Ireland’s National Asset Management Agency will repay more than 3 billion euros ($4 billion) of bonds this year as it raises revenue by selling loans and renting out property, the agency’s chief executive officer said.
The agency, Ireland’s so-called bad bank, is trying to increase revenue by making debtors lease properties while it seeks buyers, McDonagh said April 10. NAMA is also weighing the sale of developers’ loan portfolios and planning to provide financing to help sell assets, he said.
NAMA used bonds to buy commercial-property loans with a face value of 74 billion euros from the country’s banks for 32 billion euros. The banks use the bonds as collateral to draw cash from the European Central Bank. McDonagh has redeemed about 1.25 billion euros of the bonds so far, with a goal of repaying 7.5 billion euros by the end of 2013.
NAMA bought the loans from the banks at values from three years ago and Irish commercial property prices have since fallen 20 percent, McDonagh said. Finance Minister Michael Noonan said last week that the agency will likely take an 800 million-euro impairment charge for 2011.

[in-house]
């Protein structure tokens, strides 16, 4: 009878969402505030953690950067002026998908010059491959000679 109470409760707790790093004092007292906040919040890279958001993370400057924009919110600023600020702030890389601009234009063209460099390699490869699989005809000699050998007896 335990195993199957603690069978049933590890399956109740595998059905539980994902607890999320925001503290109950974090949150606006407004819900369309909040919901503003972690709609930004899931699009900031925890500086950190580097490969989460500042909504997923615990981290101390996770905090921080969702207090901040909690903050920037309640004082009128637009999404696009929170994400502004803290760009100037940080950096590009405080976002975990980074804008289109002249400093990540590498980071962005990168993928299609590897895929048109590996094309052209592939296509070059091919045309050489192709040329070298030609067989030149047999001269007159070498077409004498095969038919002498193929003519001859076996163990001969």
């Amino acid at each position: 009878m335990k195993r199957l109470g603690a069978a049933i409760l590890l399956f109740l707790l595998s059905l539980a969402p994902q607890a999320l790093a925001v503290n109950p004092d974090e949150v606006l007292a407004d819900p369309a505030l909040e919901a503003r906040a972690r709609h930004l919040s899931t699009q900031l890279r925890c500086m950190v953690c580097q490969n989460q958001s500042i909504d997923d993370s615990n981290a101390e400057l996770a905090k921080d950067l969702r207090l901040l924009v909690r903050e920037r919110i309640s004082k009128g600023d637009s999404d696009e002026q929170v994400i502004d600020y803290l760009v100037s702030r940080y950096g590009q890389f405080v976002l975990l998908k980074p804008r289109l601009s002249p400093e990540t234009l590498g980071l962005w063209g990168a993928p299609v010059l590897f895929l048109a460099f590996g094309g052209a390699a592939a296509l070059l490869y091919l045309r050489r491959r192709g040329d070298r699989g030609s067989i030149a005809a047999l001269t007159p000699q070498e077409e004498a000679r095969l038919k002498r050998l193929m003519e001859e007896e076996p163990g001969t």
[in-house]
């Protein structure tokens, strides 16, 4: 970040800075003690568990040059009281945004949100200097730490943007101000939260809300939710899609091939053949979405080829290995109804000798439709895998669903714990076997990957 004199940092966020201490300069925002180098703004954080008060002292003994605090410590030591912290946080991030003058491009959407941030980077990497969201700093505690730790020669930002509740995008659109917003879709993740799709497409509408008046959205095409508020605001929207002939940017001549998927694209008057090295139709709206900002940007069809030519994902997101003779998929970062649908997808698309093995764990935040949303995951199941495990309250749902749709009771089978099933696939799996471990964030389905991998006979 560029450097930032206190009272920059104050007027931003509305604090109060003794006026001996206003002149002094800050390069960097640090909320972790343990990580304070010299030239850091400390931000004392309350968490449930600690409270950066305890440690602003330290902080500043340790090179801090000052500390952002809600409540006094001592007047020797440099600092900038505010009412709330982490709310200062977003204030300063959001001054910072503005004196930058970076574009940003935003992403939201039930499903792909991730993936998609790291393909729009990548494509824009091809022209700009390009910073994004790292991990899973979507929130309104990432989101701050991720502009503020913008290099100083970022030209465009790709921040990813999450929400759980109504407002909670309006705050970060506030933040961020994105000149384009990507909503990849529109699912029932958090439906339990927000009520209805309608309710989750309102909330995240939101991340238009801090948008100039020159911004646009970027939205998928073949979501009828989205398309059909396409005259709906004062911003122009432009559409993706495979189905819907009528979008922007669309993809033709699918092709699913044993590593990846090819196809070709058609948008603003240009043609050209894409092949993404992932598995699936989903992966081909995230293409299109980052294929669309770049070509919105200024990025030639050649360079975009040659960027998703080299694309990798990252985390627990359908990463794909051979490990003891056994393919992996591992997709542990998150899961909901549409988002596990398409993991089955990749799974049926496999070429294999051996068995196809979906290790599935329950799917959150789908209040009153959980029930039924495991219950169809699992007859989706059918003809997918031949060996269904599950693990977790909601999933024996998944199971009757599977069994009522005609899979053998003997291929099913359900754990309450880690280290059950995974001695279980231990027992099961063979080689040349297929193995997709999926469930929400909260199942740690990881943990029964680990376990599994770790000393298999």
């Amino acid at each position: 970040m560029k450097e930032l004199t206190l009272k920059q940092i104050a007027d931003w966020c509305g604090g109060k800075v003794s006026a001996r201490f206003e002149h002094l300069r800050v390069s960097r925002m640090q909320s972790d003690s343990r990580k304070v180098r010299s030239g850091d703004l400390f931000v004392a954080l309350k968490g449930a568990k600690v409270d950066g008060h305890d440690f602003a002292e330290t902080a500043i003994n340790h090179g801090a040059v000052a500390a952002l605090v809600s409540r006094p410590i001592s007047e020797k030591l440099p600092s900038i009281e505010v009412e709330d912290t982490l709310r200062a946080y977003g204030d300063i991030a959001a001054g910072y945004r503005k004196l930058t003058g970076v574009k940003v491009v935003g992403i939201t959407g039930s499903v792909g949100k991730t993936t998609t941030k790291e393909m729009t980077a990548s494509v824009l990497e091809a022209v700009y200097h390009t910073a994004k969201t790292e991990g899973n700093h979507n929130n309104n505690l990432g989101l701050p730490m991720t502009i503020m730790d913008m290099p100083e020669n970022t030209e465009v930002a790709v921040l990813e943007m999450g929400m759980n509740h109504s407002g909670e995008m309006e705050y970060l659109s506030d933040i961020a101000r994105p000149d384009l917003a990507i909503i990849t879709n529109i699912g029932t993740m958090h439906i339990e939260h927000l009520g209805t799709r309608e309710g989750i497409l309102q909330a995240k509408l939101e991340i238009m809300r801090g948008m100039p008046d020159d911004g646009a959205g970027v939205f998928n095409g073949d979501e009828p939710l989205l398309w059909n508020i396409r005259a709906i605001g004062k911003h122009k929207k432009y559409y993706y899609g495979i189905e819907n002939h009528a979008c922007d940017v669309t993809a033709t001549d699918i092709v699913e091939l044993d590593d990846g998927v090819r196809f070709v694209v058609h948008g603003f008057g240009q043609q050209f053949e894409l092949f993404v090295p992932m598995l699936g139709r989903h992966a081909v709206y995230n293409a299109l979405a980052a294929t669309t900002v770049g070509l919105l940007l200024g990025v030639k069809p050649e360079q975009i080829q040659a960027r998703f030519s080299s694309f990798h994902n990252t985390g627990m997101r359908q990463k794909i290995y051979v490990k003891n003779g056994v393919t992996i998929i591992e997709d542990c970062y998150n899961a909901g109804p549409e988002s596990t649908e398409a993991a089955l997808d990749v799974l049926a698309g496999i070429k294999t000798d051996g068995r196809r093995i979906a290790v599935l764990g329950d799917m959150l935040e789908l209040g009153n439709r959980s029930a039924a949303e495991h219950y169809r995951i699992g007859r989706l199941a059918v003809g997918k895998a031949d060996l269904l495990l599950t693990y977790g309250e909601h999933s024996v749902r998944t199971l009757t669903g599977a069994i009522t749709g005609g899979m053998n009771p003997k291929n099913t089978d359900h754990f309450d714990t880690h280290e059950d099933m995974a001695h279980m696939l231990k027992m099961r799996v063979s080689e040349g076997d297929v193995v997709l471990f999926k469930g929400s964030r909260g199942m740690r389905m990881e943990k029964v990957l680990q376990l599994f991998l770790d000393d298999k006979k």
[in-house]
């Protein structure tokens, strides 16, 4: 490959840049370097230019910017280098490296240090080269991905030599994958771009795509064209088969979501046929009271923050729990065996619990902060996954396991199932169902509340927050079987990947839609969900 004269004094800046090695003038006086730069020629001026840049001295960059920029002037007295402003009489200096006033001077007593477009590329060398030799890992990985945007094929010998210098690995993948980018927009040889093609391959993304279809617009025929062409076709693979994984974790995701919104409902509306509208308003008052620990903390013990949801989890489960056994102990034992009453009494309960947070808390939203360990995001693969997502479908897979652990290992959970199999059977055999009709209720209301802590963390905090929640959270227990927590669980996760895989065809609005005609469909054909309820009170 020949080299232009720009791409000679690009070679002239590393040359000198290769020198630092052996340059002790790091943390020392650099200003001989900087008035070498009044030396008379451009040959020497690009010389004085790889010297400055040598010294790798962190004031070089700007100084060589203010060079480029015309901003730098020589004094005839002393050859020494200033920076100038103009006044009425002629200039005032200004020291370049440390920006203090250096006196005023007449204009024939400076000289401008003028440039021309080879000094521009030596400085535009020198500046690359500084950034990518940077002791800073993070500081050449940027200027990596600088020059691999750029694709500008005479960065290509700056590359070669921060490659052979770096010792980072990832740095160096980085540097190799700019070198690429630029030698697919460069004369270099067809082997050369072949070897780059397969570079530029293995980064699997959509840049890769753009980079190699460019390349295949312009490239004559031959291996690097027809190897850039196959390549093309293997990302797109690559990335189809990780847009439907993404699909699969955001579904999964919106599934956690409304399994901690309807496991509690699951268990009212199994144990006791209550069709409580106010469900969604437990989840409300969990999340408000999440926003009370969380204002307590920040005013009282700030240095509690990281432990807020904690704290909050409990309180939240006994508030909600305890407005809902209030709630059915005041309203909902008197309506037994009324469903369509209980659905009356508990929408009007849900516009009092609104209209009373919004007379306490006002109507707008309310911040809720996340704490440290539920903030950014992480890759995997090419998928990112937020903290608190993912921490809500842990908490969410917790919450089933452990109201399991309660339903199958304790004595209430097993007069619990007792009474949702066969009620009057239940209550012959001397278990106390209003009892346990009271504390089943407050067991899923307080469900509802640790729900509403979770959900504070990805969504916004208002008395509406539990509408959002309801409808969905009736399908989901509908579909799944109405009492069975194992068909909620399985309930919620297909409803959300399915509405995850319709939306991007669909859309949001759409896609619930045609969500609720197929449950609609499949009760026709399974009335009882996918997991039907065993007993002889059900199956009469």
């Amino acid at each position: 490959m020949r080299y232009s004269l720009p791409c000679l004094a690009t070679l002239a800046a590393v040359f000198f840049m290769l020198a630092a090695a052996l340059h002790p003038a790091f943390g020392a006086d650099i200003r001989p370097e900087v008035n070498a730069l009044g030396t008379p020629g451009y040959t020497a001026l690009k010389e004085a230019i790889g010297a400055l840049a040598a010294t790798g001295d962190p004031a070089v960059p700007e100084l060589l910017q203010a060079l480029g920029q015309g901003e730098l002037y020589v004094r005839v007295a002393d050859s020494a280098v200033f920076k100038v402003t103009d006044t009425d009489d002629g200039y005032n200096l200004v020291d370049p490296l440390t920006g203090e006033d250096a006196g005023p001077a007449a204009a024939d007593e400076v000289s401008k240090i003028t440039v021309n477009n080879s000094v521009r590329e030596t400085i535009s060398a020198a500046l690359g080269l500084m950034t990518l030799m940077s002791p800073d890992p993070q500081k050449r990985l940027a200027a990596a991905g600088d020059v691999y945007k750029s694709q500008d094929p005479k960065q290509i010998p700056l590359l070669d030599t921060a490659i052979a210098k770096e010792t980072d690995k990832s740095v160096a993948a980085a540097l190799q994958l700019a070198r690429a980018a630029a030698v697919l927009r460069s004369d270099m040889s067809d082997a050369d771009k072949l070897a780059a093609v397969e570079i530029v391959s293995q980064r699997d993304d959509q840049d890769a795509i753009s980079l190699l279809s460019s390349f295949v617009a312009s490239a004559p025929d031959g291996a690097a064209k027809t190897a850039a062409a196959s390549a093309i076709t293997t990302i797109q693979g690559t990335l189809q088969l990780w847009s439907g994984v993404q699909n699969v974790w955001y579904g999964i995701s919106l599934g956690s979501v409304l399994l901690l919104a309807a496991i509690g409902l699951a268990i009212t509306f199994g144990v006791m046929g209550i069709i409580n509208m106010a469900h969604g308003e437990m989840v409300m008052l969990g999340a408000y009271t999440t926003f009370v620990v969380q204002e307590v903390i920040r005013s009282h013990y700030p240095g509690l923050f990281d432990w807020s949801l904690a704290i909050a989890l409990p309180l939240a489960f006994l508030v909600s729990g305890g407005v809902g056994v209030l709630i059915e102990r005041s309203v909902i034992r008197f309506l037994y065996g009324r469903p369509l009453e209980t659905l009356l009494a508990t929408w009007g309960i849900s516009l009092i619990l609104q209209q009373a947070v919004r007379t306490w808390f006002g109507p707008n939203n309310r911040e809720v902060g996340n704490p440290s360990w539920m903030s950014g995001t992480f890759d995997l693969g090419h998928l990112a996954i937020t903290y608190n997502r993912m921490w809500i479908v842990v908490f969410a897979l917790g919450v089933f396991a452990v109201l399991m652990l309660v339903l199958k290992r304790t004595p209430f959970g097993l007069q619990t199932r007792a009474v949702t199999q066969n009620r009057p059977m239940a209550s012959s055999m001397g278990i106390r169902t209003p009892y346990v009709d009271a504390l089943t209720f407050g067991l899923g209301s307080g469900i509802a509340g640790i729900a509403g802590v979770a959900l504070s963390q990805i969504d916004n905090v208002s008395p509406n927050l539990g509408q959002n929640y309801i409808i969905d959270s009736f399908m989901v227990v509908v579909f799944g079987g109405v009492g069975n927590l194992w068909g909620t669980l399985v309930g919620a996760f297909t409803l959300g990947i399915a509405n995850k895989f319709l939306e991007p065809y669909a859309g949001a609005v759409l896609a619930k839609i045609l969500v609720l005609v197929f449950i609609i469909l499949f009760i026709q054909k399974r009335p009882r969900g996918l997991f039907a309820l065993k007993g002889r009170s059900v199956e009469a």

“The impairment charge doesn’t account for those parts of the portfolio which have grown in value,” McDonagh said. “It’s only looking at the negative side of the equation.”
Outside of Ireland, average prices in NAMA’s portfolio are up 10 percent since November 2009, McDonagh said.
The agency has spent about 280 million euros on working capital for developments overseas, he said. Most of that was to get planning permission for land in London and to complete other developments in the city.
“When projects have been sufficiently de-risked with pre- sales and things like that, we funded the development on the basis of creating a profit out the other side,” McDonagh said.
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